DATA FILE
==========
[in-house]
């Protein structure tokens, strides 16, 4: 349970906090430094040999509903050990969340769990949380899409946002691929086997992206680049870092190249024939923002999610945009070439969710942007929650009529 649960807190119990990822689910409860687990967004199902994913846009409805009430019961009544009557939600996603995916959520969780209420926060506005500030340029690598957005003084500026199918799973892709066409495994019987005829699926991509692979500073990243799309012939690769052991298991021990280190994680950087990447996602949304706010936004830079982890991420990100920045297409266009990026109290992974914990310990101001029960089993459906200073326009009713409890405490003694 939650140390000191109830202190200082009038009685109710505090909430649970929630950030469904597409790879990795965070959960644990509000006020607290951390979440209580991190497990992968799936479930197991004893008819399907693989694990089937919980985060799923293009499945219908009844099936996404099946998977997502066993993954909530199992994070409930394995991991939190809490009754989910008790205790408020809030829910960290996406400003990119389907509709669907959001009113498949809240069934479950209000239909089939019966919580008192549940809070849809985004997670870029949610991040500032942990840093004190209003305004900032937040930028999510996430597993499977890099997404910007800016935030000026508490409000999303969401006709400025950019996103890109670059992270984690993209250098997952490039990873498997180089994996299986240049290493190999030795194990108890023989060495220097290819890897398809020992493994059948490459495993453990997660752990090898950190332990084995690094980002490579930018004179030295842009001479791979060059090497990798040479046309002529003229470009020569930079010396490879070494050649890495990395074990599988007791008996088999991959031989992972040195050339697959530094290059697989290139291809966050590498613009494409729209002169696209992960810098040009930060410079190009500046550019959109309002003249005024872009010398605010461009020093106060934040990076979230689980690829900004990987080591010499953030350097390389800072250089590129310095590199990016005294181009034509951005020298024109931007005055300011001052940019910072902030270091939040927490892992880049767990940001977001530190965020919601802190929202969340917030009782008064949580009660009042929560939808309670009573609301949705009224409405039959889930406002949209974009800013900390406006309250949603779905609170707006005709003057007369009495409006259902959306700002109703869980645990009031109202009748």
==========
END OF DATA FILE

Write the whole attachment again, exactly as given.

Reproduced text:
[in-house]
């Protein structure tokens, strides 16, 4: 349970906090430094040999509903050990969340769990949380899409946002691929086997992206680049870092190249024939923002999610945009070439969710942007929650009529 649960807190119990990822689910409860687990967004199902994913846009409805009430019961009544009557939600996603995916959520969780209420926060506005500030340029690598957005003084500026199918799973892709066409495994019987005829699926991509692979500073990243799309012939690769052991298991021990280190994680950087990447996602949304706010936004830079982890991420990100920045297409266009990026109290992974914990310990101001029960089993459906200073326009009713409890405490003694 939650140390000191109830202190200082009038009685109710505090909430649970929630950030469904597409790879990795965070959960644990509000006020607290951390979440209580991190497990992968799936479930197991004893008819399907693989694990089937919980985060799923293009499945219908009844099936996404099946998977997502066993993954909530199992994070409930394995991991939190809490009754989910008790205790408020809030829910960290996406400003990119389907509709669907959001009113498949809240069934479950209000239909089939019966919580008192549940809070849809985004997670870029949610991040500032942990840093004190209003305004900032937040930028999510996430597993499977890099997404910007800016935030000026508490409000999303969401006709400025950019996103890109670059992270984690993209250098997952490039990873498997180089994996299986240049290493190999030795194990108890023989060495220097290819890897398809020992493994059948490459495993453990997660752990090898950190332990084995690094980002490579930018004179030295842009001479791979060059090497990798040479046309002529003229470009020569930079010396490879070494050649890495990395074990599988007791008996088999991959031989992972040195050339697959530094290059697989290139291809966050590498613009494409729209002169696209992960810098040009930060410079190009500046550019959109309002003249005024872009010398605010461009020093106060934040990076979230689980690829900004990987080591010499953030350097390389800072250089590129310095590199990016005294181009034509951005020298024109931007005055300011001052940019910072902030270091939040927490892992880049767990940001977001530190965020919601802190929202969340917030009782008064949580009660009042929560939808309670009573609301949705009224409405039959889930406002949209974009800013900390406006309250949603779905609170707006005709003057007369009495409006259902959306700002109703869980645990009031109202009748």